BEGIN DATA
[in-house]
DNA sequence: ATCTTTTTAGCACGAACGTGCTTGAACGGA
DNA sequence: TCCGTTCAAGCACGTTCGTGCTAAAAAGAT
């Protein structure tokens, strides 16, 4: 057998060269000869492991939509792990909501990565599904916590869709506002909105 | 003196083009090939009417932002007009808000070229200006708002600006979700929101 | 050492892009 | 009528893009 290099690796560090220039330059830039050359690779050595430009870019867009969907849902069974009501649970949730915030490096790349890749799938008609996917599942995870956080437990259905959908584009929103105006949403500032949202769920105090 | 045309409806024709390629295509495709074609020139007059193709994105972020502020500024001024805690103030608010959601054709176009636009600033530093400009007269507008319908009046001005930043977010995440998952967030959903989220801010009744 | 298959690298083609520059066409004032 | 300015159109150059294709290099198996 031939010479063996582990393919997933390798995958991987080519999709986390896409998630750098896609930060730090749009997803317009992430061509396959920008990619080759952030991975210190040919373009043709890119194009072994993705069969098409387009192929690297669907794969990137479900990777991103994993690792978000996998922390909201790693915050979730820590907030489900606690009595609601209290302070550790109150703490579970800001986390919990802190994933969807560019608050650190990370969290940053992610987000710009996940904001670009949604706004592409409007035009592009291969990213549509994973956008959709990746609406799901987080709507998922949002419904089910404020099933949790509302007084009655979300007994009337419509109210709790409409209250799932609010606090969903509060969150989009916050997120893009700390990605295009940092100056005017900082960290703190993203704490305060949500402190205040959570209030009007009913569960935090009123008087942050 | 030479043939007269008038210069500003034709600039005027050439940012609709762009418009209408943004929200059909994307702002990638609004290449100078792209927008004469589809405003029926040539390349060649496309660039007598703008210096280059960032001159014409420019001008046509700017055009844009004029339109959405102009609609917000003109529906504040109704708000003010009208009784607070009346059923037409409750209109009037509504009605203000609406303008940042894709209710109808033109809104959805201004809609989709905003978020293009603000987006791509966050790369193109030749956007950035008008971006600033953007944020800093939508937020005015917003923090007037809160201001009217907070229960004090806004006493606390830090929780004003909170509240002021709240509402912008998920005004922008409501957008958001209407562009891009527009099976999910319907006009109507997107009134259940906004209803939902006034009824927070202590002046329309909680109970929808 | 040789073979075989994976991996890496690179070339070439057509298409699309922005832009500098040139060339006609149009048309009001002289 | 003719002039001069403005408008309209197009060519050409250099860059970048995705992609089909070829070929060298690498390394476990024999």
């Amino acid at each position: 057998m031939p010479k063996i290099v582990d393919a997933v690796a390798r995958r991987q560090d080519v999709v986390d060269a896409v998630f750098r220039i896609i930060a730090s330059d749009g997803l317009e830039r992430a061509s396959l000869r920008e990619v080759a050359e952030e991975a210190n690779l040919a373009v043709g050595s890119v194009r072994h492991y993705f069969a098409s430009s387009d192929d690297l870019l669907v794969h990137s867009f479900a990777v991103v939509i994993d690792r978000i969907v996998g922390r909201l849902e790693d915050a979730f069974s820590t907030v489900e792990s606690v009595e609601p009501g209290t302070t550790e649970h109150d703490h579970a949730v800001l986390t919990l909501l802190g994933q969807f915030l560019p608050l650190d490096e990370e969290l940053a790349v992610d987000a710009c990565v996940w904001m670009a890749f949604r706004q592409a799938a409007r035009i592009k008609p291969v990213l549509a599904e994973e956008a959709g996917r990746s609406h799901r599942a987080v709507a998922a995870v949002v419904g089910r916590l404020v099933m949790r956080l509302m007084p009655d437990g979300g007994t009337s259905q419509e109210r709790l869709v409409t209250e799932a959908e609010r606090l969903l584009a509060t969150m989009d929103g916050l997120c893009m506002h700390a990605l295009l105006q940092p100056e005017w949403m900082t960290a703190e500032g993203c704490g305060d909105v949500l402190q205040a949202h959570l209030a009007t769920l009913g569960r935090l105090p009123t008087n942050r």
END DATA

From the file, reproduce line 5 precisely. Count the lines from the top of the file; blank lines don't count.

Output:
């Amino acid at each position: 057998m031939p010479k063996i290099v582990d393919a997933v690796a390798r995958r991987q560090d080519v999709v986390d060269a896409v998630f750098r220039i896609i930060a730090s330059d749009g997803l317009e830039r992430a061509s396959l000869r920008e990619v080759a050359e952030e991975a210190n690779l040919a373009v043709g050595s890119v194009r072994h492991y993705f069969a098409s430009s387009d192929d690297l870019l669907v794969h990137s867009f479900a990777v991103v939509i994993d690792r978000i969907v996998g922390r909201l849902e790693d915050a979730f069974s820590t907030v489900e792990s606690v009595e609601p009501g209290t302070t550790e649970h109150d703490h579970a949730v800001l986390t919990l909501l802190g994933q969807f915030l560019p608050l650190d490096e990370e969290l940053a790349v992610d987000a710009c990565v996940w904001m670009a890749f949604r706004q592409a799938a409007r035009i592009k008609p291969v990213l549509a599904e994973e956008a959709g996917r990746s609406h799901r599942a987080v709507a998922a995870v949002v419904g089910r916590l404020v099933m949790r956080l509302m007084p009655d437990g979300g007994t009337s259905q419509e109210r709790l869709v409409t209250e799932a959908e609010r606090l969903l584009a509060t969150m989009d929103g916050l997120c893009m506002h700390a990605l295009l105006q940092p100056e005017w949403m900082t960290a703190e500032g993203c704490g305060d909105v949500l402190q205040a949202h959570l209030a009007t769920l009913g569960r935090l105090p009123t008087n942050r």